Because of the lack of a state final, the national board decided to allow contestants who had good scores for the beginning of the season a free pass to nationals this year. After seeing the junior high nationals canceled earlier this spring, Kevin is grateful to the board for ensuring the high school competition still happens this year.

“We were supposed to be going to Lincoln, Nebraska, and they had gone through thousands of new COVID precaution release forms, and then just like that the city of Lincoln informed the national association that sorry, you can’t come,” Kevin said. “I give them credit because they didn’t take no for an answer; they were like, we’re not going to cancel this, we’re just postponing it. The class of 2020 really got hammered because they lost so much, and (the board) really wanted to be able to do something for the kids.”

Unlike some other high school sports, rodeo involves a lot of responsibility as the athlete is responsible for not only themselves, but also the care and welfare of the horse.

“You don’t want your horse to get hurt because you can bounce back and recover, but if a horse breaks their leg and it can’t be fixed properly, you’ve either got to put them down or they’re going to be limping and can’t do anything for the rest of their life, and that’s not fair to them,” Rianna said. “So our main priority is that our animals are our partners. We do everything we can—the horse comes first.”

When arriving at a competition, Rianna will first tend to the needs of the horse, making sure Reggie has shavings in her stall, that she has food and water and her blanket.

“(Reggie) is the most important thing. Without her, I wouldn’t be doing anything,” Rianna said. “They’re the most important part of the rodeo and everyone takes extreme caution with the animals because while they may trust us, horses can get scared by anything like a paper bag or a loud noise, and you want to be able to trust yourself to calm your horse down and make them understand that you’re not going to put them anywhere that will hurt them.”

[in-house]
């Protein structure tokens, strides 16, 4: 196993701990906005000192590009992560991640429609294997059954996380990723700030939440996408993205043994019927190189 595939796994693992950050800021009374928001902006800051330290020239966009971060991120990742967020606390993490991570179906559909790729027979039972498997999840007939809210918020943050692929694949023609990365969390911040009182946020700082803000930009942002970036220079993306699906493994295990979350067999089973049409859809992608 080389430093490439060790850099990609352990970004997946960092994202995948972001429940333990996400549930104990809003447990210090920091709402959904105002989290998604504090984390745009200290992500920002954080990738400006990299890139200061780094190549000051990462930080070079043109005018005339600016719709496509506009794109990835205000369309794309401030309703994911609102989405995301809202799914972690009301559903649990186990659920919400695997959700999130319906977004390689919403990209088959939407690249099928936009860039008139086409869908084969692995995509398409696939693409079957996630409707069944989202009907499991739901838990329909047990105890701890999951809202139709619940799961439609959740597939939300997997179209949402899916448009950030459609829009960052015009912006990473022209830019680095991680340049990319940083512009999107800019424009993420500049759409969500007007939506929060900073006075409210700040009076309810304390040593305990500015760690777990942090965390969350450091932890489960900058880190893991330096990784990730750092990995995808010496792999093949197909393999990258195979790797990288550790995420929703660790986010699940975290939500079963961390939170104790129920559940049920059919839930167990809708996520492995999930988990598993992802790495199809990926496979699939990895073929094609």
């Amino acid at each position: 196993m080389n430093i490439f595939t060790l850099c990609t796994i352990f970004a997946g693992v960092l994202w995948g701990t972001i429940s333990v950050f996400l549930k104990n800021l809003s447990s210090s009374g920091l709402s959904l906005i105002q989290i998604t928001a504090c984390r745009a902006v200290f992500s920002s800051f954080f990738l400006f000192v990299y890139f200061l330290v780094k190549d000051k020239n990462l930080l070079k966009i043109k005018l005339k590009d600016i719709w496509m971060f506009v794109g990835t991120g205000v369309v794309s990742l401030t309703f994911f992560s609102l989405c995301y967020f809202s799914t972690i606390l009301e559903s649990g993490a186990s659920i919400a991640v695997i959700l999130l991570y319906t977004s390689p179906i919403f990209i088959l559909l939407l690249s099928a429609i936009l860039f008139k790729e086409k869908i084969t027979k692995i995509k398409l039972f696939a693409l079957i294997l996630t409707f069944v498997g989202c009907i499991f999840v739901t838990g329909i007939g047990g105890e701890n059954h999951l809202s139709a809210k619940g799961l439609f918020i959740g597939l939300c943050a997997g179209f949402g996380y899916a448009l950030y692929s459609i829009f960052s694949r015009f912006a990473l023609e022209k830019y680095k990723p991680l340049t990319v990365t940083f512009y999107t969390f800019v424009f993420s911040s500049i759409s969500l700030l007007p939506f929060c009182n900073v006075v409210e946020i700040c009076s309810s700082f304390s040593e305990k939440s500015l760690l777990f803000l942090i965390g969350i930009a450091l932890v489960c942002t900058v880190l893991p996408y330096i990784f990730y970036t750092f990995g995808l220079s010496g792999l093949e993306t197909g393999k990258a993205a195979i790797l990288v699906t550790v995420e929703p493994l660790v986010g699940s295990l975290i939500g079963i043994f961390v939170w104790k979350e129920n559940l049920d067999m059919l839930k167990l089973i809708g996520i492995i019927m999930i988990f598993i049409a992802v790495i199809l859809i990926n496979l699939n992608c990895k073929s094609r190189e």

“Her horse is her partner, and they’ve got to work together,” Kevin agreed. “In the timed events, the barrels and the poles, it’s just the two of them.”

When she is not practicing, caring for her horse or working on her schoolwork, Rianna enjoys connecting with friends she has made through participating in the sport around the country.

“There’s a lot of competitiveness but it’s more like a friendly rivalry; there’s no spite,” Rianna said. “Last year we hauled a friend’s horse and her down to Georgia because her mom couldn’t get off work, so we took her horse and all the feed that we needed and we hauled her down to Georgia even though she was competing against me because friendship comes first. We’re just in it for the fun and to push each other to be better.”

“Last year was a perfect example,” Kevin said. “One of her really good friends qualified in goat tying, but it was the only event in which she qualified, and I told her dad if you want she can use (Rianna’s) horse for the goat tying … so here’s someone that was competing against Rianna and we let her use the horse so she could compete against her.”

The national competition will now take place at Lazy Arena in Oklahoma.

“It’s one of the first big arenas that was built just for the sole purpose of this sport,” Kevin said. “So it’s very well known, and it’s kind of like the ‘Yankee Stadium’ of rodeo. I have no idea how they pulled the strings to get us to go there. With 1,600 kids competing, 2,000 horses, 1,200 trailers … it’s the world’s largest rodeo. It’s a monumental feat for them being able to put it together and I tip my hat to them for being able to put it together and do it.”

As they prepare to travel to the competition, both Brills say they have been receiving a constant stream of emails updating participants on the new COVID precautions being put in place to protect the safety of all in attendance.

“I haven’t seen my friends since February, and it’s going to be awesome to go to nationals with them and actually rodeo again like we did before this entire mess happened,” Rianna said. “We love this sport, and we’re doing it because we want to make the people proud that have worked hard to let us do this. And I’m just thankful that they put this on because I can go places that I wouldn’t have had the opportunity to do otherwise.”

The competition will take place July 17-23 and will be streamed live through www.ridepass.com.